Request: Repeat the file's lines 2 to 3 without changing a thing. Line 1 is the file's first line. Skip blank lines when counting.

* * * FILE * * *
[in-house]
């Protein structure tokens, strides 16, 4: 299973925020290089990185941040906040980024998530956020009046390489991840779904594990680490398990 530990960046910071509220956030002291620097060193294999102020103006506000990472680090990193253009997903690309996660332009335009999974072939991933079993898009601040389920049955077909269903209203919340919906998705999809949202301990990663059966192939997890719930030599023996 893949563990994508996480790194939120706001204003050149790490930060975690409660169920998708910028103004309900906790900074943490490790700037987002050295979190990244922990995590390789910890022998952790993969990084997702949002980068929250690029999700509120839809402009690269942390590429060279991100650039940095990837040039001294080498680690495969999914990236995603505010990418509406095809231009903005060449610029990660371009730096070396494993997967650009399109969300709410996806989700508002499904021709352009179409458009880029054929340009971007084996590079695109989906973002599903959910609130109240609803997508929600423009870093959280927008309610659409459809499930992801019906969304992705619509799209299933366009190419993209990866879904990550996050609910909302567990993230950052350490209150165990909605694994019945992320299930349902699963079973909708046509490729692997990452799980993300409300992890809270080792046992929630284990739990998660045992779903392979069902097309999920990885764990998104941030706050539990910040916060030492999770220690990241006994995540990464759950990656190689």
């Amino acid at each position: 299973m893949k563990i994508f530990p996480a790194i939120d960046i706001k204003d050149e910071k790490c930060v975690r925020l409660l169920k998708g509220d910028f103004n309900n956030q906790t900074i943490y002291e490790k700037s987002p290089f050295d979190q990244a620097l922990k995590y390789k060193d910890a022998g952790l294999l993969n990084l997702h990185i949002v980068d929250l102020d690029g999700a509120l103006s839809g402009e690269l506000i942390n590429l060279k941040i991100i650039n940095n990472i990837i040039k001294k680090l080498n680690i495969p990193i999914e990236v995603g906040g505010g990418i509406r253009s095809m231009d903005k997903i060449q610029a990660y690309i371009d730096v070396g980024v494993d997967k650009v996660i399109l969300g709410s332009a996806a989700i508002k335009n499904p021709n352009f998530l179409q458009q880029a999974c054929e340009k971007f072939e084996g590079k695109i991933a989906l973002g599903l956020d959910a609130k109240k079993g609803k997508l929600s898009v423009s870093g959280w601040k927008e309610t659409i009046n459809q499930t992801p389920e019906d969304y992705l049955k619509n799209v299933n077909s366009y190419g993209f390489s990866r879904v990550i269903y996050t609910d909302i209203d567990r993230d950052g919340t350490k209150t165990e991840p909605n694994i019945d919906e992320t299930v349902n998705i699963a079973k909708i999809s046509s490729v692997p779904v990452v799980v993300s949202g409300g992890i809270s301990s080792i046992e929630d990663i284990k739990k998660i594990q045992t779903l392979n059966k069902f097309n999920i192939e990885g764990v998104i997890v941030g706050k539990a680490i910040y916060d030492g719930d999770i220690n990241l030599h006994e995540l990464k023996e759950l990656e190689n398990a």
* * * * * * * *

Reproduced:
């Protein structure tokens, strides 16, 4: 299973925020290089990185941040906040980024998530956020009046390489991840779904594990680490398990 530990960046910071509220956030002291620097060193294999102020103006506000990472680090990193253009997903690309996660332009335009999974072939991933079993898009601040389920049955077909269903209203919340919906998705999809949202301990990663059966192939997890719930030599023996 893949563990994508996480790194939120706001204003050149790490930060975690409660169920998708910028103004309900906790900074943490490790700037987002050295979190990244922990995590390789910890022998952790993969990084997702949002980068929250690029999700509120839809402009690269942390590429060279991100650039940095990837040039001294080498680690495969999914990236995603505010990418509406095809231009903005060449610029990660371009730096070396494993997967650009399109969300709410996806989700508002499904021709352009179409458009880029054929340009971007084996590079695109989906973002599903959910609130109240609803997508929600423009870093959280927008309610659409459809499930992801019906969304992705619509799209299933366009190419993209990866879904990550996050609910909302567990993230950052350490209150165990909605694994019945992320299930349902699963079973909708046509490729692997990452799980993300409300992890809270080792046992929630284990739990998660045992779903392979069902097309999920990885764990998104941030706050539990910040916060030492999770220690990241006994995540990464759950990656190689």
């Amino acid at each position: 299973m893949k563990i994508f530990p996480a790194i939120d960046i706001k204003d050149e910071k790490c930060v975690r925020l409660l169920k998708g509220d910028f103004n309900n956030q906790t900074i943490y002291e490790k700037s987002p290089f050295d979190q990244a620097l922990k995590y390789k060193d910890a022998g952790l294999l993969n990084l997702h990185i949002v980068d929250l102020d690029g999700a509120l103006s839809g402009e690269l506000i942390n590429l060279k941040i991100i650039n940095n990472i990837i040039k001294k680090l080498n680690i495969p990193i999914e990236v995603g906040g505010g990418i509406r253009s095809m231009d903005k997903i060449q610029a990660y690309i371009d730096v070396g980024v494993d997967k650009v996660i399109l969300g709410s332009a996806a989700i508002k335009n499904p021709n352009f998530l179409q458009q880029a999974c054929e340009k971007f072939e084996g590079k695109i991933a989906l973002g599903l956020d959910a609130k109240k079993g609803k997508l929600s898009v423009s870093g959280w601040k927008e309610t659409i009046n459809q499930t992801p389920e019906d969304y992705l049955k619509n799209v299933n077909s366009y190419g993209f390489s990866r879904v990550i269903y996050t609910d909302i209203d567990r993230d950052g919340t350490k209150t165990e991840p909605n694994i019945d919906e992320t299930v349902n998705i699963a079973k909708i999809s046509s490729v692997p779904v990452v799980v993300s949202g409300g992890i809270s301990s080792i046992e929630d990663i284990k739990k998660i594990q045992t779903l392979n059966k069902f097309n999920i192939e990885g764990v998104i997890v941030g706050k539990a680490i910040y916060d030492g719930d999770i220690n990241l030599h006994e995540l990464k023996e759950l990656e190689n398990a």